Officials from Columbia Care, the New York City-based company seeking to put a medical marijuana dispensary at the former Blockbuster Video site on Route 58, agreed to look for “two or three” alternative locations for the proposed facility.
They hope to secure an alternative location before the Sept. 16 public hearing on a proposed one-year moratorium, the officials said at Thursday’s Riverhead Town Board work session.
Columbia Care officials also said they would provide support for other kinds of “legislation solutions” to address the town’s concerns. Nicholas Vita, Columbia Care’s chief operating officer, said the dispensary must open by Jan. 1 to meet the state’s requirements.
“We want to voice all the issues and concerns you may have and then talk about solutions and find a pathway that would really address any community concerns that may exist or concerns of this governing body to provide us with a pathway that meets the states deadline,” Mr. Vita said.
Supervisor Sean Walter said he prefers the facility moved off Route 58 to Enterprise Park at Calverton.
“Where you are doesn’t work,” Mr. Walter said.
The Blockbuster site would not require site plan approval from the town and could open sooner, Columbia Care officials said, noting that all the work would be internal at that site. Buying land at EPCAL or elsewhere or building a new structure for the facility would take too long and push the company past the state-imposed deadline, they said.
Mr. Vita said they have agreed to a covenant to never sell recreational marijuana at its Boston location and they would agree to the same in Riverhead.
One alternate location under consideration is the Dynamic Automotive property on West Main Street near Tanger Outlets. The site is owned by Ed Densieski, a former Riverhead Councilman and current town Planning Board member.
Mr. Densieski said in an interview that he reached out to Columbia Care on Wednesday to see if there was any interest in leasing his property, even though he said Dynamic Automotive is still in business and doing well. Mr. Densieski said he hasn’t decided if he will move Dynamic Automotive or retire if Columbia Care accepts the offer.
Columbia Care’s proposed Riverhead location is the only medical marijuana dispensary chosen by the state in Suffolk County.
The use is allowed following the 2014 New York State Compassionate Care Act. New York is one of 24 states, plus the District of Columbia, that allow medical marijuana. Four states, plus the District of Columbia, have legalized marijuana altogether.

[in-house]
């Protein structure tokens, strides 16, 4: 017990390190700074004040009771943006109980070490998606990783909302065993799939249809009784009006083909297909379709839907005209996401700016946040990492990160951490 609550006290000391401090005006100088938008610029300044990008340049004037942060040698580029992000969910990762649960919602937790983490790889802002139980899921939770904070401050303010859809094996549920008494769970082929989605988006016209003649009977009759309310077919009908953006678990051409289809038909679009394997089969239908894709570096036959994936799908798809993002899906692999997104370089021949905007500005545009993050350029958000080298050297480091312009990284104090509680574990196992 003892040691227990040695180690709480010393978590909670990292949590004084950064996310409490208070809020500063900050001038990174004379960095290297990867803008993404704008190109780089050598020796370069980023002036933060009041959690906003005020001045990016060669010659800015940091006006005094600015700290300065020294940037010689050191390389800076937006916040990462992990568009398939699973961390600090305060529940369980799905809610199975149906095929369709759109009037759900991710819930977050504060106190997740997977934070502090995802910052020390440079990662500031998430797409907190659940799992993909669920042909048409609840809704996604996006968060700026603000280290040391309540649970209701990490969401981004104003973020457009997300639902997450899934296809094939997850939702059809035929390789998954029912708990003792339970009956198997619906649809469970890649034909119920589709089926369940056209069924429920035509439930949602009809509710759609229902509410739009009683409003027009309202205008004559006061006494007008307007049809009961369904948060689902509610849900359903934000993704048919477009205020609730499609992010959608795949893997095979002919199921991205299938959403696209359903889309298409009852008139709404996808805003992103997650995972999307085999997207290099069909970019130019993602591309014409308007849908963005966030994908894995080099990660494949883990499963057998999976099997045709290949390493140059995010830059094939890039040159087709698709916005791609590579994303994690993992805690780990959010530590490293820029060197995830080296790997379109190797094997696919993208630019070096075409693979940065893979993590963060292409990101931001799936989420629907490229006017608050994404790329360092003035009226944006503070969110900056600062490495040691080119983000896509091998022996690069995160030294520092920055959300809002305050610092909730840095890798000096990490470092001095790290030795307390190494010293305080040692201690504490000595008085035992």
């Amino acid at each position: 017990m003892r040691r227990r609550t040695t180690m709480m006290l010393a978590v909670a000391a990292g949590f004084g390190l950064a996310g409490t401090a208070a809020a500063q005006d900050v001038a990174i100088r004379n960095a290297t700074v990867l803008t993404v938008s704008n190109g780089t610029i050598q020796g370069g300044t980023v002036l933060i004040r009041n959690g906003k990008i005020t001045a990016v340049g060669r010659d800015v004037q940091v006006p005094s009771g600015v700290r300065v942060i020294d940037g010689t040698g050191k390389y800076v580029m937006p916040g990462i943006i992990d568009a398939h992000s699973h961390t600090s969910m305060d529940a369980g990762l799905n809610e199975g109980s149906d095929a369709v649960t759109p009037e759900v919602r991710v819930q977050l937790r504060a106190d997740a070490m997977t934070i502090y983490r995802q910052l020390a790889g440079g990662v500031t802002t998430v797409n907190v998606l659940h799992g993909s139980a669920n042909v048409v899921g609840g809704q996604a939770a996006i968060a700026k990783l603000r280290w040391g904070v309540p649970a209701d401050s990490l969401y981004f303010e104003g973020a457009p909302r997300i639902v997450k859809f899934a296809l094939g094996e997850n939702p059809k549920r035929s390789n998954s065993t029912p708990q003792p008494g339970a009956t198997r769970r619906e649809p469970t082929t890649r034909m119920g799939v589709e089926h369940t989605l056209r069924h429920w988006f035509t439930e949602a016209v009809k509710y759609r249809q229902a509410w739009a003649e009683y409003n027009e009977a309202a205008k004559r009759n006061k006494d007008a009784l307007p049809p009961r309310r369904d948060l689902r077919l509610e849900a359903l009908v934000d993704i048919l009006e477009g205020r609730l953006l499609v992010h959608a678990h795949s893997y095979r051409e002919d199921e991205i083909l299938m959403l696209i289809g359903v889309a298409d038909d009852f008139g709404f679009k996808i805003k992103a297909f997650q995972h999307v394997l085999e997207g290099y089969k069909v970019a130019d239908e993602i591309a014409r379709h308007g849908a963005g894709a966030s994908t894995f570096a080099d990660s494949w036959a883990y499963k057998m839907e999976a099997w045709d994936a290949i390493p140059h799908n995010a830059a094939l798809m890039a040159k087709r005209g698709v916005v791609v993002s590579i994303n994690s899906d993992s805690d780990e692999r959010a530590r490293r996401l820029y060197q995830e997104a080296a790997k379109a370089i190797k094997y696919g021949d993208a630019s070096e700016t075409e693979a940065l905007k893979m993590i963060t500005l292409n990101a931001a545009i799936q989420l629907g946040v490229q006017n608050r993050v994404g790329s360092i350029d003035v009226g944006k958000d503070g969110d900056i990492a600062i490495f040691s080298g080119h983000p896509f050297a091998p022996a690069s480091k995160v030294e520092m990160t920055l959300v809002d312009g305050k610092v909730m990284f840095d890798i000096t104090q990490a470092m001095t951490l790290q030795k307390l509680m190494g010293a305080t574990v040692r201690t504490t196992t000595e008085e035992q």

Earlier this year, New York State sought proposals from companies to grow, manufacture and dispense medical marijuana statewide, and made its selections at the end of July.
The Town Board objected to the Blockbuster site based on its location, citing issues like traffic and its proximity to Riverhead High School.
Mr. Walter has said he opposes the legalization of medical marijuana, because he thinks it will lead to the “incremental approval” of recreational marijuana.
Mr. Vita said that people can’t just walk in off the street and get medical marijuana. They must have an ID card showing they have been approved by the state and they must present the card and another photo ID to gain access to the facility’s waiting room, he said.
“The door to the waiting room doesn’t open until the door to the street is closed,” he said. After that, if approved, they would be taken to a sales room.
“That’s not a pharmacy,” Mr. Walter said. “You just described a holding cell in a sally port for a jail. You didn’t describe a pharmacy. That’s why it should be put somewhere else.”
On the issue of whether it would create crime, Mr. Vita said there are so many security cameras on site, that in their other locations, crime is reduced near their facilities.
As for the issue of whether the facility would be a “cash business,” since marijuana is not legal federally and many banks refuse to deal with medical marijuana companies, Mr. Vita said they do have banks that work with them, and more than half of their transactions are done electronically.
In their busiest markets, they get no more than 30 patients per day, he said.
They are authorized to dispense the marijuana in four forms: pill, gel cap, vapor or a tincture.
Most of their patients are very ill, with diseases like HIV/AIDS, ALS, Alzheimer’s disease or cancer, Mr. Vita said.
The Town Board still plans to move forward with the public hearing on the proposed moratorium.
It’s unclear it the board will proceed with the moratorium if Columbia Care presents a location officials approve.
Photo Caption: Columbia Care officials, including CEO Nicholas Vita (third from left) speak at Thursday’s Town Board work session. (Credit: Tim Gannon)